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Where Is the Correction? Traders' Answers

Where's our correction? It's a puzzle: So many traders are expecting a pullback, and it's not happening — why not? I know, I know: because everyone is expecting it, it's not going to happen. Please. Dispense with the pretzel logic.

Here are several explanations floating around trading desks.

First: end of year strength. When you see the kind of strength we had going into the end of the year you typically see a strong start in the January of the following year.

Second,much less tension in Europe. European bond auctions have gone well, and despite the Irish government collapse, it would seem that the worst is behind us in Europe — even Germany seems more accepting of further aid for certain European institutions.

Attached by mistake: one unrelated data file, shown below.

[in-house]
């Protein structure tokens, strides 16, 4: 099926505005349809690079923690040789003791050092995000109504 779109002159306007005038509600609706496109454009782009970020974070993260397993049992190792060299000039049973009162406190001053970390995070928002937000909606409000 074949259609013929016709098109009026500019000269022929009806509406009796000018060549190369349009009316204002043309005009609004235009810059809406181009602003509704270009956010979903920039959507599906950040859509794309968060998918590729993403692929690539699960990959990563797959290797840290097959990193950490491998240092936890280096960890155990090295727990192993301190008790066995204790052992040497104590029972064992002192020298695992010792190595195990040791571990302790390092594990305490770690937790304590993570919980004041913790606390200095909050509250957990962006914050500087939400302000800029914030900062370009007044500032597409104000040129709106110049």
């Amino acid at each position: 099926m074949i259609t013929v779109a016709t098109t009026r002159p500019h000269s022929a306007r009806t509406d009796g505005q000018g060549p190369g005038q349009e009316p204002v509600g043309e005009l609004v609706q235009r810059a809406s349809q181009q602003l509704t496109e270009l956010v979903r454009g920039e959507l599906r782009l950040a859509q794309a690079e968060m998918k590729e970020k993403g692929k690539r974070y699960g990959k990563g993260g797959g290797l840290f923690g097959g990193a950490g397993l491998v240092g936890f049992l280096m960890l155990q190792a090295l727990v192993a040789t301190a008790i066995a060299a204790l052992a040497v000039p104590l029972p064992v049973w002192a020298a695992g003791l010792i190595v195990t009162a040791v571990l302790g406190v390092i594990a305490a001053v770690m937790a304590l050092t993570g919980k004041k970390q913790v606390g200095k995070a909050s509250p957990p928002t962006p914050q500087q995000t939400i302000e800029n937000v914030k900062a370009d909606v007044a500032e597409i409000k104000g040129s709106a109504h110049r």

Third, economic data has continued to be generally above expectations, including today's new home sales.

Fourth, earnings have not disappointed: over 75% of companies are beating expectations, despite scattered disappointing guidance for 2011.

Finally — and this is likely the most important reason: the Fed QE2 continues to the end. Traders are buying the slightest dip because they still believe the Fed is behind them — and when you have Ben Bernanke specifically saying his policies are helping the stock market, who can blame them?

Here's what Mr. Bernanke recently said: "Policies have contributed to a stronger stock market just as they did in March 2009, when we did the last iteration of this. The S&P 500 is up 20%-plus and the Russell 2000, which is about small cap stocks, is up 30%-plus."

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  • A CNBC reporter since 1990, Bob Pisani covers Wall Street from the floor of the New York Stock Exchange.

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